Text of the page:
"I sure know now! A good sink begins and ends with Blanco. Don't ever buy anything less."

    That is until the next sink company buys your endorsement.

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  3. Lax: It's my pleasure to bring back this look-see. I begged them for that switch (and some other things) in person, let's see if it works.

    JTC: That's hilarious. Buying my endorsement would cost a whole lot more than a trip to Germany.

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  4. Yep, I like it all- If for nothing else, to offer homeowners the options to do something that isn't so common and actually more practical than the norm.

    Thanks for sharing, Paul!

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  5. Well what do you expect to see when you're visiting Germany? The kitchen sink equivalent of a Porsche, of course. A well-oiled, high performance machine. I was trying to dream up a skewed reference to "sinking the Bismarck" but decided it would be grasping and of dubious merit. So I will leave my (Deutsch) mark by maintaining a stiff upper lip and focusing on propriety.

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  6. These look like they're not too big, but still offer a lot of options. Bookmarked for the next kitchen . . .

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  7. Nick: It's my pleasure!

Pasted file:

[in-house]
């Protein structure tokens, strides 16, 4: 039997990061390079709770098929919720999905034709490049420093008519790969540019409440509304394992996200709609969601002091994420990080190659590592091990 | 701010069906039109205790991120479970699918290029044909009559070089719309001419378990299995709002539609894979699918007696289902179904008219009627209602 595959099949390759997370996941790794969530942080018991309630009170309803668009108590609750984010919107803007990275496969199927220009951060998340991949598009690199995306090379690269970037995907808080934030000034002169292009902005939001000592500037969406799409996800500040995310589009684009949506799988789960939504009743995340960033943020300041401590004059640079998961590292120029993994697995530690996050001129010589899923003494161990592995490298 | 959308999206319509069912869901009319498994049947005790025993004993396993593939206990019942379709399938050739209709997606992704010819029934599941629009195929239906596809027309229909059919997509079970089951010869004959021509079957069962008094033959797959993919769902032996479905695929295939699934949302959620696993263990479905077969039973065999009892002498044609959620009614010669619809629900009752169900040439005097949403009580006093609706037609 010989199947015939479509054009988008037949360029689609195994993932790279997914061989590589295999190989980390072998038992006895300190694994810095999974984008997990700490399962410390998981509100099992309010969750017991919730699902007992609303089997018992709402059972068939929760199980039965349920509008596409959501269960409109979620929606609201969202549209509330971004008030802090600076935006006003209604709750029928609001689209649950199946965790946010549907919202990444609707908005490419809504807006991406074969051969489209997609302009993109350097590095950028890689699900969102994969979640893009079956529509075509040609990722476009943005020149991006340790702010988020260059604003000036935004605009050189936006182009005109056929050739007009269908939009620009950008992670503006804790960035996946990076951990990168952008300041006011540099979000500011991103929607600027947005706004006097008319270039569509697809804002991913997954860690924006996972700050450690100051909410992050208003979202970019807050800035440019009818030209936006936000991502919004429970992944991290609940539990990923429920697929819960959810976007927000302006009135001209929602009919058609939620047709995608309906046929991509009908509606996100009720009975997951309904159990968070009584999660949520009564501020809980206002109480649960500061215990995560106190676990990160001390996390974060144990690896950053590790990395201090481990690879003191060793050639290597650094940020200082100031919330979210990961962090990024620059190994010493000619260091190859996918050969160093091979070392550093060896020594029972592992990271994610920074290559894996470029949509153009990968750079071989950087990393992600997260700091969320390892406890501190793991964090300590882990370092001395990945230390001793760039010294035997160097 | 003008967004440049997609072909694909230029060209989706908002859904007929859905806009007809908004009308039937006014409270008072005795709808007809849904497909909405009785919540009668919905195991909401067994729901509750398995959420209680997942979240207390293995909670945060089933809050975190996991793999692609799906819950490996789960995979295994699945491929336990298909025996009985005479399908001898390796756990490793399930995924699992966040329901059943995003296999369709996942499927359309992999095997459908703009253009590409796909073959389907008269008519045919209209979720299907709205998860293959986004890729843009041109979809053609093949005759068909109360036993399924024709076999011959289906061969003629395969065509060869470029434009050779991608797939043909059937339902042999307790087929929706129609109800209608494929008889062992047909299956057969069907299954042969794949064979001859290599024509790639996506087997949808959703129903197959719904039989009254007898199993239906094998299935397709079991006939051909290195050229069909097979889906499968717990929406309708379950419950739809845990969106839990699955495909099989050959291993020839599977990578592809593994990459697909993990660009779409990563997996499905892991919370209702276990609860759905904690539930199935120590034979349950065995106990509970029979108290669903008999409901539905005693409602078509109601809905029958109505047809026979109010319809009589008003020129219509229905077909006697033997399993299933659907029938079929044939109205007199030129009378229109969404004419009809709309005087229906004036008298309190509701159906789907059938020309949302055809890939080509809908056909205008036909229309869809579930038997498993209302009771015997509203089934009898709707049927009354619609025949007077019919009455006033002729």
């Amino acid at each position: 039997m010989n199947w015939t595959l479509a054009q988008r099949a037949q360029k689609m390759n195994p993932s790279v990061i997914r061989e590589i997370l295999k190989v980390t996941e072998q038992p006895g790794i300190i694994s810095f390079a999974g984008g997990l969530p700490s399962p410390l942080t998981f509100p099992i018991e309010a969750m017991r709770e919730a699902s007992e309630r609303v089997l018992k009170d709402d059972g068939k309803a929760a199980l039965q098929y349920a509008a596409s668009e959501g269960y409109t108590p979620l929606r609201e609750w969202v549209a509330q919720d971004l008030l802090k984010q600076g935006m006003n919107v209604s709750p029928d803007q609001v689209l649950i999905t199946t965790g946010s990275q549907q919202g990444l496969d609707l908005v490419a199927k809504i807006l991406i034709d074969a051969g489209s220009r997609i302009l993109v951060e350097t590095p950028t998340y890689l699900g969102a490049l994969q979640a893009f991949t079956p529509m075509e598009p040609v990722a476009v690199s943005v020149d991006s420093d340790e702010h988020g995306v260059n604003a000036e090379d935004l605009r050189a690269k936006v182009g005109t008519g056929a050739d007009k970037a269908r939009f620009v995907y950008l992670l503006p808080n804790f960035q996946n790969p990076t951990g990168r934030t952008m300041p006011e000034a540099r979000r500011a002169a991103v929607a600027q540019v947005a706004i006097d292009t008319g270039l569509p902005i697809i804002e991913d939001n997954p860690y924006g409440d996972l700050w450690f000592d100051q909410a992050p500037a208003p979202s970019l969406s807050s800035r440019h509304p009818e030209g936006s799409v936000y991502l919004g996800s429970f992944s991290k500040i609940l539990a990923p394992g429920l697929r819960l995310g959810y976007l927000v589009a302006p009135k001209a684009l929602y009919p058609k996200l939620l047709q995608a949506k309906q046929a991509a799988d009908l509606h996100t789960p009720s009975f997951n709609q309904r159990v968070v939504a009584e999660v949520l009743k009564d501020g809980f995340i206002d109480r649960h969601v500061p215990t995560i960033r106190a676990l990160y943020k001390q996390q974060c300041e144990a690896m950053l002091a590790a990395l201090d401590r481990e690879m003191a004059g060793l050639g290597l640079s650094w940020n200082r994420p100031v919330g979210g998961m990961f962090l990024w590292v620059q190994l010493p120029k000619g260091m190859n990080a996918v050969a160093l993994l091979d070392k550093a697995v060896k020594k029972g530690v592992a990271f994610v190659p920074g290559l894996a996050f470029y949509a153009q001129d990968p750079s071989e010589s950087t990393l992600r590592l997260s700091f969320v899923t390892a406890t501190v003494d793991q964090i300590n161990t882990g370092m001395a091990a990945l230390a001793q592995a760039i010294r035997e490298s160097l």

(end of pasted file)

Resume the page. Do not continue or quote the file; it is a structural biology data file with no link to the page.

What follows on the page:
Rich: I think references to sinking the Bismark are still a sore spot. Likening one of these sinks to a Porche will make up for it though.

    Amy: They aren't big at all and seeing small sinks embraced like this has had me rethinking all kinds of things I used to think I knew to be true.

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  8. I first blogged about Blanco sinks I saw on their European site and still tend to like those better for the very reasons you’ve just stated. The two things I like about what they’re doing in Europe is the small size of some of their sinks, as it would better fit my own needs, and the integrated cutting boards. Fortunately, they are now using the integrated cutting boards in the USA. For someone with a small kitchen, it is a concept that is an absolute godsend.

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  9. Is it our frontier mentality that makes us like reaching into the cold greasy water to unplug the sink? An old-fashioned stopper on a chain would be an upgrade for us in the US! I have a friend who wants a heating element so she can reheat the pan soaking water in the morning - would your Blanco friends do that for her?
    Used to be everybody had a drainboard and not many had a dishwasher - bet that's changed, too.

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  10. Yes, I noticed the drainboards in the kitchens I saw in England - excellent feature - BUT the drain switch! It would be so nice to have one of those especially for those mornings when I realized I've forgotten to let water out of the sink from the evening before!

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  11. The fitted strainer is an excellent idea. I'm surprised we haven't seen something like that before.